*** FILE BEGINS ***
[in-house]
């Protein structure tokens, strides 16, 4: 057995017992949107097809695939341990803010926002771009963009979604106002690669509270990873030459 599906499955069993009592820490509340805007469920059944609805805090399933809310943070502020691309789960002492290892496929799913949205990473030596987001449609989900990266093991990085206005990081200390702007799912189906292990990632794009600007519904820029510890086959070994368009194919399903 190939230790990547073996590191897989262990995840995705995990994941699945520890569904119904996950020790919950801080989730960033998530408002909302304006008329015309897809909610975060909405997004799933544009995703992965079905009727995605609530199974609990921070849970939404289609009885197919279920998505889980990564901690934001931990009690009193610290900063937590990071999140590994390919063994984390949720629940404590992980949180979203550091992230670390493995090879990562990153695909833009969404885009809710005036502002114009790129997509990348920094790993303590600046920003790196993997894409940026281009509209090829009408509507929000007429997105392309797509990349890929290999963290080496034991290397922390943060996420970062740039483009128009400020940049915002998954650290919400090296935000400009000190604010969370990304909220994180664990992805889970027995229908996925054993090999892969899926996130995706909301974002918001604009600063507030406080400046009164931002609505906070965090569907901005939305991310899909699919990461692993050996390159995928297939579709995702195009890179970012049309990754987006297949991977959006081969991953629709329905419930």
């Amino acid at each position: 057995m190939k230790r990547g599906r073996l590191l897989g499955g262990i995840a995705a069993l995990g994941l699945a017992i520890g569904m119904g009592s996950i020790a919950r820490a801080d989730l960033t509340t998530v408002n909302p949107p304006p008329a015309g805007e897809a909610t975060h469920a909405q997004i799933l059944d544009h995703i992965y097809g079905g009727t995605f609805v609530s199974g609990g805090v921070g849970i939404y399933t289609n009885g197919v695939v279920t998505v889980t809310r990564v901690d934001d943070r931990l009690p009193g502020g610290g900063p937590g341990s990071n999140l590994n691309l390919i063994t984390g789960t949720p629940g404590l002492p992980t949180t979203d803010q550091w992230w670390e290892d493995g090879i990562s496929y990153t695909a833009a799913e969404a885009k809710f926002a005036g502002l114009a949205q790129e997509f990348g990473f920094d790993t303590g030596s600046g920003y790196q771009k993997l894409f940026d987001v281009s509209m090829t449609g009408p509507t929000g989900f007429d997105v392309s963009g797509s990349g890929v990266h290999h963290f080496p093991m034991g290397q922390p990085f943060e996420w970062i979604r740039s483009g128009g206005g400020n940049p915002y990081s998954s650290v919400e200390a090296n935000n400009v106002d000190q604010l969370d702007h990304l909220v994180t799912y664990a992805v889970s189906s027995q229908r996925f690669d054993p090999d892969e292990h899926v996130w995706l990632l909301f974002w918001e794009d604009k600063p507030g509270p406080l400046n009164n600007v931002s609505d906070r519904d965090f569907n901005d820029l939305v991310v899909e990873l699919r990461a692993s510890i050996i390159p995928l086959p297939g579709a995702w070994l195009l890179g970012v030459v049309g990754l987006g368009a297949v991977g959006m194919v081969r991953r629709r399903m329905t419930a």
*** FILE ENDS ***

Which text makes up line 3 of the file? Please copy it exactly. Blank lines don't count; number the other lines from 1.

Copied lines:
């Amino acid at each position: 057995m190939k230790r990547g599906r073996l590191l897989g499955g262990i995840a995705a069993l995990g994941l699945a017992i520890g569904m119904g009592s996950i020790a919950r820490a801080d989730l960033t509340t998530v408002n909302p949107p304006p008329a015309g805007e897809a909610t975060h469920a909405q997004i799933l059944d544009h995703i992965y097809g079905g009727t995605f609805v609530s199974g609990g805090v921070g849970i939404y399933t289609n009885g197919v695939v279920t998505v889980t809310r990564v901690d934001d943070r931990l009690p009193g502020g610290g900063p937590g341990s990071n999140l590994n691309l390919i063994t984390g789960t949720p629940g404590l002492p992980t949180t979203d803010q550091w992230w670390e290892d493995g090879i990562s496929y990153t695909a833009a799913e969404a885009k809710f926002a005036g502002l114009a949205q790129e997509f990348g990473f920094d790993t303590g030596s600046g920003y790196q771009k993997l894409f940026d987001v281009s509209m090829t449609g009408p509507t929000g989900f007429d997105v392309s963009g797509s990349g890929v990266h290999h963290f080496p093991m034991g290397q922390p990085f943060e996420w970062i979604r740039s483009g128009g206005g400020n940049p915002y990081s998954s650290v919400e200390a090296n935000n400009v106002d000190q604010l969370d702007h990304l909220v994180t799912y664990a992805v889970s189906s027995q229908r996925f690669d054993p090999d892969e292990h899926v996130w995706l990632l909301f974002w918001e794009d604009k600063p507030g509270p406080l400046n009164n600007v931002s609505d906070r519904d965090f569907n901005d820029l939305v991310v899909e990873l699919r990461a692993s510890i050996i390159p995928l086959p297939g579709a995702w070994l195009l890179g970012v030459v049309g990754l987006g368009a297949v991977g959006m194919v081969r991953r629709r399903m329905t419930a």